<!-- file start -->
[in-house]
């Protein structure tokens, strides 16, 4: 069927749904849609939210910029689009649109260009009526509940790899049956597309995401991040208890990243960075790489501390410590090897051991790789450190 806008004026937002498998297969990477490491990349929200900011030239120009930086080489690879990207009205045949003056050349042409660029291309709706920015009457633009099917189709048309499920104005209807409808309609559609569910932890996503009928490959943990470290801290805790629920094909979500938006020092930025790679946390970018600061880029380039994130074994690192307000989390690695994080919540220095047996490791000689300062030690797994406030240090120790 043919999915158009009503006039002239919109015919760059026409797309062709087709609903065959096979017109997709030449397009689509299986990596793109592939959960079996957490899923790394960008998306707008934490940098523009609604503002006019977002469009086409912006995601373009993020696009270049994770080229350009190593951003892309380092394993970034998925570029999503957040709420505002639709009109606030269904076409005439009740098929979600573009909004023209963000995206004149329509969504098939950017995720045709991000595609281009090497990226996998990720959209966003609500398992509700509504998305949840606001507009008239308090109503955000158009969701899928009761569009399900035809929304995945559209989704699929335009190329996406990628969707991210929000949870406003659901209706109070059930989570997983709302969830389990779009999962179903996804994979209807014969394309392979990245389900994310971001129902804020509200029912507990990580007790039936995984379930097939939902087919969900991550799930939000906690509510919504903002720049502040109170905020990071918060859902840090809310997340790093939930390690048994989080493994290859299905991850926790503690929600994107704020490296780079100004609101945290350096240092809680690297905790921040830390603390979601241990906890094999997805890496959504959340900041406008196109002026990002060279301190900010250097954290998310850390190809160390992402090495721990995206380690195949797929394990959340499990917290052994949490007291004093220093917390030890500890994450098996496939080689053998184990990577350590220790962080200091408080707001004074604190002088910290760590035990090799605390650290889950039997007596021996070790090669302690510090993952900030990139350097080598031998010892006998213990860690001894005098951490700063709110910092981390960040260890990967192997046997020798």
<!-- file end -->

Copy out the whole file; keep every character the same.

[in-house]
């Protein structure tokens, strides 16, 4: 069927749904849609939210910029689009649109260009009526509940790899049956597309995401991040208890990243960075790489501390410590090897051991790789450190 806008004026937002498998297969990477490491990349929200900011030239120009930086080489690879990207009205045949003056050349042409660029291309709706920015009457633009099917189709048309499920104005209807409808309609559609569910932890996503009928490959943990470290801290805790629920094909979500938006020092930025790679946390970018600061880029380039994130074994690192307000989390690695994080919540220095047996490791000689300062030690797994406030240090120790 043919999915158009009503006039002239919109015919760059026409797309062709087709609903065959096979017109997709030449397009689509299986990596793109592939959960079996957490899923790394960008998306707008934490940098523009609604503002006019977002469009086409912006995601373009993020696009270049994770080229350009190593951003892309380092394993970034998925570029999503957040709420505002639709009109606030269904076409005439009740098929979600573009909004023209963000995206004149329509969504098939950017995720045709991000595609281009090497990226996998990720959209966003609500398992509700509504998305949840606001507009008239308090109503955000158009969701899928009761569009399900035809929304995945559209989704699929335009190329996406990628969707991210929000949870406003659901209706109070059930989570997983709302969830389990779009999962179903996804994979209807014969394309392979990245389900994310971001129902804020509200029912507990990580007790039936995984379930097939939902087919969900991550799930939000906690509510919504903002720049502040109170905020990071918060859902840090809310997340790093939930390690048994989080493994290859299905991850926790503690929600994107704020490296780079100004609101945290350096240092809680690297905790921040830390603390979601241990906890094999997805890496959504959340900041406008196109002026990002060279301190900010250097954290998310850390190809160390992402090495721990995206380690195949797929394990959340499990917290052994949490007291004093220093917390030890500890994450098996496939080689053998184990990577350590220790962080200091408080707001004074604190002088910290760590035990090799605390650290889950039997007596021996070790090669302690510090993952900030990139350097080598031998010892006998213990860690001894005098951490700063709110910092981390960040260890990967192997046997020798």